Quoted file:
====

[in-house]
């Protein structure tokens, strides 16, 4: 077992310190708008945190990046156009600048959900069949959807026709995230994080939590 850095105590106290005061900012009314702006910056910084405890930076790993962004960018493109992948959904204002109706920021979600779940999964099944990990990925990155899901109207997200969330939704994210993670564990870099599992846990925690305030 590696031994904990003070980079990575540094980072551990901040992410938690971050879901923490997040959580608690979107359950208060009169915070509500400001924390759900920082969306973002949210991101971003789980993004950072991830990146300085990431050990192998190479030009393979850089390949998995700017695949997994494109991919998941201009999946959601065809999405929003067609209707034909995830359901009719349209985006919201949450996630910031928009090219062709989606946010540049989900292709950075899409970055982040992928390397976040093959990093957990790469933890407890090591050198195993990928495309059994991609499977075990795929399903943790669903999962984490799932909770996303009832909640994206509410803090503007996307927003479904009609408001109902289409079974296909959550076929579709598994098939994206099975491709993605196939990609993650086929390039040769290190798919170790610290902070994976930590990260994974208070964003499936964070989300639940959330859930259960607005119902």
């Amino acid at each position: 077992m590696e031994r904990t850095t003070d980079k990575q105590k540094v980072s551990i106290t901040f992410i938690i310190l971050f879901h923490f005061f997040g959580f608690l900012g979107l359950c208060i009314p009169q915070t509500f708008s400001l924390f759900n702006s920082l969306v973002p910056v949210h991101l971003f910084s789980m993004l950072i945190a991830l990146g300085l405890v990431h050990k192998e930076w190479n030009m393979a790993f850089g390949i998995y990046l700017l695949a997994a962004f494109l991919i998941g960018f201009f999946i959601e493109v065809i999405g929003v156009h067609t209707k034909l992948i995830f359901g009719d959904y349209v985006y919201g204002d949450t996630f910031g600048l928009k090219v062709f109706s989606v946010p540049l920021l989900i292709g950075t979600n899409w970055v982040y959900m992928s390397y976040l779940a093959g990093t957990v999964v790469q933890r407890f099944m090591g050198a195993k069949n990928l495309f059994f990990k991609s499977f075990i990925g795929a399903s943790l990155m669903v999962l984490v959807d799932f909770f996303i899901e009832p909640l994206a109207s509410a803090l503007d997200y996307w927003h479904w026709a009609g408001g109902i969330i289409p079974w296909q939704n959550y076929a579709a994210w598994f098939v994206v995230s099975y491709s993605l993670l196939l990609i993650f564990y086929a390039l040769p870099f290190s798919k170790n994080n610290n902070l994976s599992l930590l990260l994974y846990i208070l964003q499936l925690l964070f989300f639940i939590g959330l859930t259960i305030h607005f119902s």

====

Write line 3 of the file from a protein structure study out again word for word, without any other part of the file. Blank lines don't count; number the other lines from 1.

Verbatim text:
């Amino acid at each position: 077992m590696e031994r904990t850095t003070d980079k990575q105590k540094v980072s551990i106290t901040f992410i938690i310190l971050f879901h923490f005061f997040g959580f608690l900012g979107l359950c208060i009314p009169q915070t509500f708008s400001l924390f759900n702006s920082l969306v973002p910056v949210h991101l971003f910084s789980m993004l950072i945190a991830l990146g300085l405890v990431h050990k192998e930076w190479n030009m393979a790993f850089g390949i998995y990046l700017l695949a997994a962004f494109l991919i998941g960018f201009f999946i959601e493109v065809i999405g929003v156009h067609t209707k034909l992948i995830f359901g009719d959904y349209v985006y919201g204002d949450t996630f910031g600048l928009k090219v062709f109706s989606v946010p540049l920021l989900i292709g950075t979600n899409w970055v982040y959900m992928s390397y976040l779940a093959g990093t957990v999964v790469q933890r407890f099944m090591g050198a195993k069949n990928l495309f059994f990990k991609s499977f075990i990925g795929a399903s943790l990155m669903v999962l984490v959807d799932f909770f996303i899901e009832p909640l994206a109207s509410a803090l503007d997200y996307w927003h479904w026709a009609g408001g109902i969330i289409p079974w296909q939704n959550y076929a579709a994210w598994f098939v994206v995230s099975y491709s993605l993670l196939l990609i993650f564990y086929a390039l040769p870099f290190s798919k170790n994080n610290n902070l994976s599992l930590l990260l994974y846990i208070l964003q499936l925690l964070f989300f639940i939590g959330l859930t259960i305030h607005f119902s």